Book Review: Churchill And Orwell: The Fight For Freedom

Churchill and Orwell; The Fight for Freedom by Thomas E. Ricks

Churchill and Orwell: The Fight For Freedom

Thomas E. Ricks

Penguin Press

352 pages

Freedom and its pursuit is a concern that is ever the more pressing with each day. Six months after the 2016 U.S. elections, American politics have experienced a nadir. Controversy after controversy keeps being revealed, and many feel as though this is the most authoritarian government in American history. At the same time, factions within the American ruling class are pushing for President Trump to take a more confrontational tone with Russia over the matter of alleged election influence. With this situation brewing, now would be a good time to take a step back and look at history, and see how readily world events can snowball into a much larger outcome. Churchill and Orwell by Thomas E. Ricks is a new work that explores the efforts of two famous British men who contributed to the fight against totalitarianism during the 1930’s and 40’s.

Students of history know that Winston Churchill was the prime minister of Britain during World War II, and was one of the strongest voices of opposition against German Nazi aggression as it spread across Europe, annexing country after country. Writers and journalists of every political stripe know of George Orwell as the author of two classic political novels, Animal Farm and 1984. Neither of these men began their careers at the pinnacle, and could have very well remained obscure had events turned out differently.

Churchill and Orwell is a biographical compare and contrast of two British historical figures who played major roles in forming Western thought and its conception of freedom. Churchill as a politician made a stand against Nazi Germany, while Orwell as a writer and journalist critiqued and lampooned Stalin’s Soviet Union.

Orwell was a war correspondent, and served during the Spanish Civil War as part of POUM, a Trotskyist militia fighting against the Falange, led by General Francisco Franco. This book digs into that history, some of the maneuvers of the Soviet Union against these forces, and what motivated Orwell to write what he did. Digging into some of his early work, Ricks shows how Orwell developed as a writer and critic of Western civilization and totalitarianism. Whether it’s the character in 1984 Emmanuel Goldstein, who is clearly inspired by Leon Trotsky, or Napoleon from Animal Farm who is inspired by Joseph Stalin, George Orwell’s writings heavily deal in communist history.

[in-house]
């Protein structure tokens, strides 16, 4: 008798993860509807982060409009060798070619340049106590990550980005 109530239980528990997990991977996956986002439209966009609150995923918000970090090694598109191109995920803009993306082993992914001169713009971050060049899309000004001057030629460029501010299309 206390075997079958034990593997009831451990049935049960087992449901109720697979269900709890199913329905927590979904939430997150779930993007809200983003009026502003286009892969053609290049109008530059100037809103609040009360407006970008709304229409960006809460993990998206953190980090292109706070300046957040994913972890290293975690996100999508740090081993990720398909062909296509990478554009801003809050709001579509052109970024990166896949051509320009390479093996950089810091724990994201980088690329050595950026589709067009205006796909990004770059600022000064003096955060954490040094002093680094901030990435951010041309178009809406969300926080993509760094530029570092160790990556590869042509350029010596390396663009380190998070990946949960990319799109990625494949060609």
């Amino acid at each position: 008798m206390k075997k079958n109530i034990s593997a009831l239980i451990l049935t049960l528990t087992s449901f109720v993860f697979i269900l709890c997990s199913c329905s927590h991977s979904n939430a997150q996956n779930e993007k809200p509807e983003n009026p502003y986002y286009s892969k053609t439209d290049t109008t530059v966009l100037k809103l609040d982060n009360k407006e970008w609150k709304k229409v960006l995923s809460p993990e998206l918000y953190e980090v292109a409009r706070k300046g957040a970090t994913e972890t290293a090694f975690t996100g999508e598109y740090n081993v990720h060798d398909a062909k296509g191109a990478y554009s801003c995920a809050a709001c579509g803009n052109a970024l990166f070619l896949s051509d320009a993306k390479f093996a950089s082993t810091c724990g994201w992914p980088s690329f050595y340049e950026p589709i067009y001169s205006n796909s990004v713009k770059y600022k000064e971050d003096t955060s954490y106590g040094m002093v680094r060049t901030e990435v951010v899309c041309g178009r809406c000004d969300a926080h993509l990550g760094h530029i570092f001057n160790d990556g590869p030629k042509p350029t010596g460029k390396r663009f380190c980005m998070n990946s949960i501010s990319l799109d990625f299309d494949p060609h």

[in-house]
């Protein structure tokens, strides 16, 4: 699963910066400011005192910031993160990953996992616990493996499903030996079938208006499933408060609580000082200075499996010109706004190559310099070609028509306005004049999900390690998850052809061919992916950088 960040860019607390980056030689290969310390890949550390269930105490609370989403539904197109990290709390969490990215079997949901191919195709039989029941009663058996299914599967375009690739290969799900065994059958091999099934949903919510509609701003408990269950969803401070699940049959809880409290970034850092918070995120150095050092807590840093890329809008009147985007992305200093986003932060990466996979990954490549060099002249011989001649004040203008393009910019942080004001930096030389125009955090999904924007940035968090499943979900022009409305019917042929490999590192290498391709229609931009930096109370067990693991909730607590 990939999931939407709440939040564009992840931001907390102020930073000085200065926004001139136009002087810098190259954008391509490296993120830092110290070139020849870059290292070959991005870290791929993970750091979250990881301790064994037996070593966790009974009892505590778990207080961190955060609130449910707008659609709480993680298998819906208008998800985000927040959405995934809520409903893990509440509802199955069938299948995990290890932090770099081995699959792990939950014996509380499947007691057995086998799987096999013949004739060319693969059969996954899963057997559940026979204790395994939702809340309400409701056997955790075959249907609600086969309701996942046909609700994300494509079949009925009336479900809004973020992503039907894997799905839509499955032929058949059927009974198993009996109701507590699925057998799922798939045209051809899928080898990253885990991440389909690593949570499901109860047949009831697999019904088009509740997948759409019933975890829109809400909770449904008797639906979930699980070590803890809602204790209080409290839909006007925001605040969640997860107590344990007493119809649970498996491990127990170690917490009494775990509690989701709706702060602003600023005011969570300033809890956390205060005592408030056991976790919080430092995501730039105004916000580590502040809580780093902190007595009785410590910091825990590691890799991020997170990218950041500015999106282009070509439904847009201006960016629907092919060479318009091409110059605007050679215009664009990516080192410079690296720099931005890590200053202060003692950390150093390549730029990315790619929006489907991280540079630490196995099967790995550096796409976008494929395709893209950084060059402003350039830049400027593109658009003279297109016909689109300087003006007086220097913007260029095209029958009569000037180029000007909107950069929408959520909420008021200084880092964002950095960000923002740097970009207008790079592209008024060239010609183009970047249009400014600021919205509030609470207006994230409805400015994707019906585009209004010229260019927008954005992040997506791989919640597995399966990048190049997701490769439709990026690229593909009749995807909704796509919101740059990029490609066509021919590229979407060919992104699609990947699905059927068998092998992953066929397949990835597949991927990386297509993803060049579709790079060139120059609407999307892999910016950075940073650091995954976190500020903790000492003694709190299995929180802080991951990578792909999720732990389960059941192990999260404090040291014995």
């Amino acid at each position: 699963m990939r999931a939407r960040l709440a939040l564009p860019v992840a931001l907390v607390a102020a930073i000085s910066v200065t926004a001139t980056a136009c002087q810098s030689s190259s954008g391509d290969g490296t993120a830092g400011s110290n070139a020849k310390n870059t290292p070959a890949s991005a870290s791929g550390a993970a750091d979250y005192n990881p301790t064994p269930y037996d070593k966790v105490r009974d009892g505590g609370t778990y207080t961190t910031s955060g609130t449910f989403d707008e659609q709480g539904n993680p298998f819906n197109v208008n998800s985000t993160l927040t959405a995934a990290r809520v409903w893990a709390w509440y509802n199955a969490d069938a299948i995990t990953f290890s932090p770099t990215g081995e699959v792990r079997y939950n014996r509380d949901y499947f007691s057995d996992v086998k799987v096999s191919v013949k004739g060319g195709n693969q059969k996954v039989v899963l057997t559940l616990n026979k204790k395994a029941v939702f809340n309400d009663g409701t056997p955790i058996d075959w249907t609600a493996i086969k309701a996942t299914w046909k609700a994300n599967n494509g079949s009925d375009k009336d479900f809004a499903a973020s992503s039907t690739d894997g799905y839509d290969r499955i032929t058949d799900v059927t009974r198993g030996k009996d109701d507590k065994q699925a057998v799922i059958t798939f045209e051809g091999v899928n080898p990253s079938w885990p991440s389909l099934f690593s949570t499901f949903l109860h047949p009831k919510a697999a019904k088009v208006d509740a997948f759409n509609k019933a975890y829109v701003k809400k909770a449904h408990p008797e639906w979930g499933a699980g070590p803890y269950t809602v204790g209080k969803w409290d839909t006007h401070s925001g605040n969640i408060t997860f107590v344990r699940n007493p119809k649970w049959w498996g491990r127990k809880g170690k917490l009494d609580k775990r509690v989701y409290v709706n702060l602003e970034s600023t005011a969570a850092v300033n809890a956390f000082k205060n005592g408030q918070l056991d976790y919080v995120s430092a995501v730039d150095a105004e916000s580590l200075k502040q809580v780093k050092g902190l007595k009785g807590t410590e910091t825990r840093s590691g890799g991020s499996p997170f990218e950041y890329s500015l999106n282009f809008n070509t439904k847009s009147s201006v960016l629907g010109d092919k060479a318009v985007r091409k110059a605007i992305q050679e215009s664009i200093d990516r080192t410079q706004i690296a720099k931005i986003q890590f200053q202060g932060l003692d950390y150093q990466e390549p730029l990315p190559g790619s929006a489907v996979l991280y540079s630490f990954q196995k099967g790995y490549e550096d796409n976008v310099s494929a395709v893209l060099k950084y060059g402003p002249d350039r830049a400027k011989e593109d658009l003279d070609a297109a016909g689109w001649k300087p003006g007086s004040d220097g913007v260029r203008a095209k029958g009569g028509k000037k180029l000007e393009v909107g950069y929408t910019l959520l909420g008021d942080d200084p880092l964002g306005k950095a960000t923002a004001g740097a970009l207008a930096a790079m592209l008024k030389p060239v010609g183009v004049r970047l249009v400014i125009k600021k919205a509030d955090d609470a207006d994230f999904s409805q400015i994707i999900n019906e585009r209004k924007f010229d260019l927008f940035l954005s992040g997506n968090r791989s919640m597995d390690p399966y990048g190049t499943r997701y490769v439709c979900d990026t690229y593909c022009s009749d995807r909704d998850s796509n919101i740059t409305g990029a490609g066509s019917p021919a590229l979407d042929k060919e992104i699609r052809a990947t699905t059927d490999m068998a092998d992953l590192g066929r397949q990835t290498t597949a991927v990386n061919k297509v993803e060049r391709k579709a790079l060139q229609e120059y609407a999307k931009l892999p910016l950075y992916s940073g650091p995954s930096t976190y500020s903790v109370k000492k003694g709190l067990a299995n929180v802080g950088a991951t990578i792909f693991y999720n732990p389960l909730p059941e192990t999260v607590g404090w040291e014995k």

Ricks also delves into the history of the maneuvers of Winston Churchill, and his hard-nosed efforts to get Britain ready to face, and survive the onslaught of Nazi Germany. He discusses the intentions of Churchill to bring the United States into World War II, as well as some of the tensions that would make themselves apparent between Britain and the United States, despite a common foe.

Both men lived during a time when it appeared as if totalitarian governments would be the wave of the future, and Western democracy was unstable. The sense of urgency of their actions is present, with Ricks drawing on the diaries and writings of both men to illustrate such. Churchill and Orwell  gives much insight into the early political career of Winston Churchill and the writing career of George Orwell, respectively.

At a time when there is a move towards international conflict, it’s important to deconstruct and see how these matters can manifest. There is a lot of good history here, and Ricks’ work is a refresher of World War 2 history from the perspective of the United Kingdom.

Author Thomas Ricks convincingly makes the argument that Churchill and Orwell have made a lasting impact on Western thinking. Ricks also notes that Orwell’s influence has surpassed Churchill’s, and gives numerous reasons as to why that is the case. Whether it is the theater, or political commentary, the influence endures.  The Dead Prez song “Animal in Man” from their 2000 album “Let’s Get Free” is a nod to Animal Farm. The words of Kellyanne Conway back in January sent 1984 into the stratosphere for online searches. Back in March, desensitized Americans shrugged their shoulders at the Vault 7 revelations of Wikileaks. Many feel as though Big Brother been watching, as the Edward Snowden leaks pointed out back in 2013.

Churchill and Orwell is a good read for those who are interested in World War II history, and the lives of Winston Churchill and George Orwell. It adds to the contemporary discussion of what freedom and vigilance it its defense mean. I recommend it.

-Marc W. Polite



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